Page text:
From a reserve of 125,000 testers, Vividence unleashed 200 people on PlanetRx's site. Each visitor used a 300KB analysis program provided by Vividence. The program included pop-up windows that gave instructions on what tasks should be done on the PlanetRx site.
A special browser let Vividence "see" and record each move the 200 testers made. As visitors maneuvered through the site, the program asked questions about why they made certain choices, and how they felt about PlanetRx's shopping bag. Vividence calls its testers volunteers, but frequently it offers thank-you gifts for their efforts.
"Vividence brings you the world of your competitor through the customers' eyes," says Artie Wu, CEO and cofounder of Vividence, which was named to reflect its goal of gathering "vivid evidence" on the opposition. "We glean valuable information, then whisper it back into our clients' ears."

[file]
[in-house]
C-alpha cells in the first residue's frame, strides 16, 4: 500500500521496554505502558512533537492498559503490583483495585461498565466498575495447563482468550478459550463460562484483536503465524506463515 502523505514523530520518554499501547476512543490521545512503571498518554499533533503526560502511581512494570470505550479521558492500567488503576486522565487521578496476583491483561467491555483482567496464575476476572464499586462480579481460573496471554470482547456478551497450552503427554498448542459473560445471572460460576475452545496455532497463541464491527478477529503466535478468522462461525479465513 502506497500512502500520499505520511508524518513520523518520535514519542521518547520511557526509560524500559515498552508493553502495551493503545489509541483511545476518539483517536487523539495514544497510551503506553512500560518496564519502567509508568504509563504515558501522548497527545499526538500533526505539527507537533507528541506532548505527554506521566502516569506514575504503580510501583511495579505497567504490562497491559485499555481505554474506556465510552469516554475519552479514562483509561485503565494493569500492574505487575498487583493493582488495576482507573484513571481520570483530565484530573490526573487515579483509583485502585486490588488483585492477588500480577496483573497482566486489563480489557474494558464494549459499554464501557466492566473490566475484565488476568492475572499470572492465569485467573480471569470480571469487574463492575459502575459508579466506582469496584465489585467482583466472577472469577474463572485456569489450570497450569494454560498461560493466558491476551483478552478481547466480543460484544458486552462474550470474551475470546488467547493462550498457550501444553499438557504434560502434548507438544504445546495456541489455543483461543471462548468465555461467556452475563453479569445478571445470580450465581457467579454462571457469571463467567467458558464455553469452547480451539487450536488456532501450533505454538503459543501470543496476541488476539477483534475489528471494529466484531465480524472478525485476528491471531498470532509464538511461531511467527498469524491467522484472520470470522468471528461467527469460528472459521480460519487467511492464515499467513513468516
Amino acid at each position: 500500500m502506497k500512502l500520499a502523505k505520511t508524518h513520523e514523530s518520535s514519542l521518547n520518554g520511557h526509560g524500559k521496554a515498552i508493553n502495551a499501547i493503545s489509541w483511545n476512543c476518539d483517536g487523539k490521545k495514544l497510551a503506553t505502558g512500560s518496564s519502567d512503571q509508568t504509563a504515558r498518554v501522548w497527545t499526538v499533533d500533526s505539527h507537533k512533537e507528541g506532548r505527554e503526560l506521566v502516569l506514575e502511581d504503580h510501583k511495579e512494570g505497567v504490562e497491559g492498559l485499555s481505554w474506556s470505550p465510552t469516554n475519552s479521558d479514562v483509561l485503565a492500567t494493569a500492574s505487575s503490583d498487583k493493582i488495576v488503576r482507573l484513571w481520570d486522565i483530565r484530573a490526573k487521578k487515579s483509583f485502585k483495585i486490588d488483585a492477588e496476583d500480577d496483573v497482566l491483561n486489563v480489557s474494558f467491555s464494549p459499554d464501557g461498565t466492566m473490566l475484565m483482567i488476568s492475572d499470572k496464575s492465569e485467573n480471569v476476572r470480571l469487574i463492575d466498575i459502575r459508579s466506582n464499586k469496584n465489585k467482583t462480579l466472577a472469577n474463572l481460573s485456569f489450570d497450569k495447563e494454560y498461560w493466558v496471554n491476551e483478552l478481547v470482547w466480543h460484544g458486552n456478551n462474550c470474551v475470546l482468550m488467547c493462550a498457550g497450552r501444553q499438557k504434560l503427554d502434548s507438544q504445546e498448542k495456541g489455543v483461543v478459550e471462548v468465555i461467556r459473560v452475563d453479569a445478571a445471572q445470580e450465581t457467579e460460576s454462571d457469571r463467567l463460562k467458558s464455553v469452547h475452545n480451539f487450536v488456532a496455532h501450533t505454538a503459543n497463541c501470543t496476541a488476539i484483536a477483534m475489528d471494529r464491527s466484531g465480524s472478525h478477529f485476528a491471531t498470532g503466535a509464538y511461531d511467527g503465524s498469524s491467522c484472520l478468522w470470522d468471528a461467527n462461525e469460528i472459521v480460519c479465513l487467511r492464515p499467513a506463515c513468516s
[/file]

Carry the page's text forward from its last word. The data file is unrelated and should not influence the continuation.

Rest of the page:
Here is what Vividence murmured to Cargile: Customers loved PlanetRx's shopping bag. But they wished they could tell not only what they had in the bag at any given time, but how much it cost, too. And some of the graphics and instructions about the shopping bag were confusing.
Armed with this information, Cargile quickly built what he says is a better shopping bag on Drugstore.com. "We found out the benefits and flaws without blindly following the competition," he says.
Wu of Vividence says analyzing a competitor's Web site could cost from $20,000 to $40,000 per investigation. Cargile declined to say how much Drugstore.com spent looking at PlanetRx's shopping bag, except to say it was "much cheaper" than Wu's quoted estimate because Drugstore.com has a contract with Vividence for 22 investigations. Cargile also wouldn't divulge the return on investment from the Vividence testing, but said his calculations show it "pays off." He says the company is now using Vividence to study the online drug-interaction checker of several major competitors. Drugstore.com will develop its own checker based on those findings.